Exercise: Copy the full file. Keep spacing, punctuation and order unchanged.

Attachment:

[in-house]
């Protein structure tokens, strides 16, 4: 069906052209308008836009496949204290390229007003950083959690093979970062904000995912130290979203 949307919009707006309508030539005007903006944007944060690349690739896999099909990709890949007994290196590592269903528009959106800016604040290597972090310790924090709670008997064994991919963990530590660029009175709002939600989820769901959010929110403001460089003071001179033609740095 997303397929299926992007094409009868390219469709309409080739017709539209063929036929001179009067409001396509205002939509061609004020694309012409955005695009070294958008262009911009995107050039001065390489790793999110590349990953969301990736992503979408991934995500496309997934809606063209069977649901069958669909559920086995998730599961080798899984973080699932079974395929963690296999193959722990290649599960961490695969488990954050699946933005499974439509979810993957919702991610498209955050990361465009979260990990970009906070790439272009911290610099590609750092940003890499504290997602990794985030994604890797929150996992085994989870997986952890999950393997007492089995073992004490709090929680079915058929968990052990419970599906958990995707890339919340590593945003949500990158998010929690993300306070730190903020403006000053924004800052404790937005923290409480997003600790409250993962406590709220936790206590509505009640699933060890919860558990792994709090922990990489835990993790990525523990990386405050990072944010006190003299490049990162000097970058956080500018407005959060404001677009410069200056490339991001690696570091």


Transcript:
[in-house]
């Protein structure tokens, strides 16, 4: 069906052209308008836009496949204290390229007003950083959690093979970062904000995912130290979203 949307919009707006309508030539005007903006944007944060690349690739896999099909990709890949007994290196590592269903528009959106800016604040290597972090310790924090709670008997064994991919963990530590660029009175709002939600989820769901959010929110403001460089003071001179033609740095 997303397929299926992007094409009868390219469709309409080739017709539209063929036929001179009067409001396509205002939509061609004020694309012409955005695009070294958008262009911009995107050039001065390489790793999110590349990953969301990736992503979408991934995500496309997934809606063209069977649901069958669909559920086995998730599961080798899984973080699932079974395929963690296999193959722990290649599960961490695969488990954050699946933005499974439509979810993957919702991610498209955050990361465009979260990990970009906070790439272009911290610099590609750092940003890499504290997602990794985030994604890797929150996992085994989870997986952890999950393997007492089995073992004490709090929680079915058929968990052990419970599906958990995707890339919340590593945003949500990158998010929690993300306070730190903020403006000053924004800052404790937005923290409480997003600790409250993962406590709220936790206590509505009640699933060890919860558990792994709090922990990489835990993790990525523990990386405050990072944010006190003299490049990162000097970058956080500018407005959060404001677009410069200056490339991001690696570091």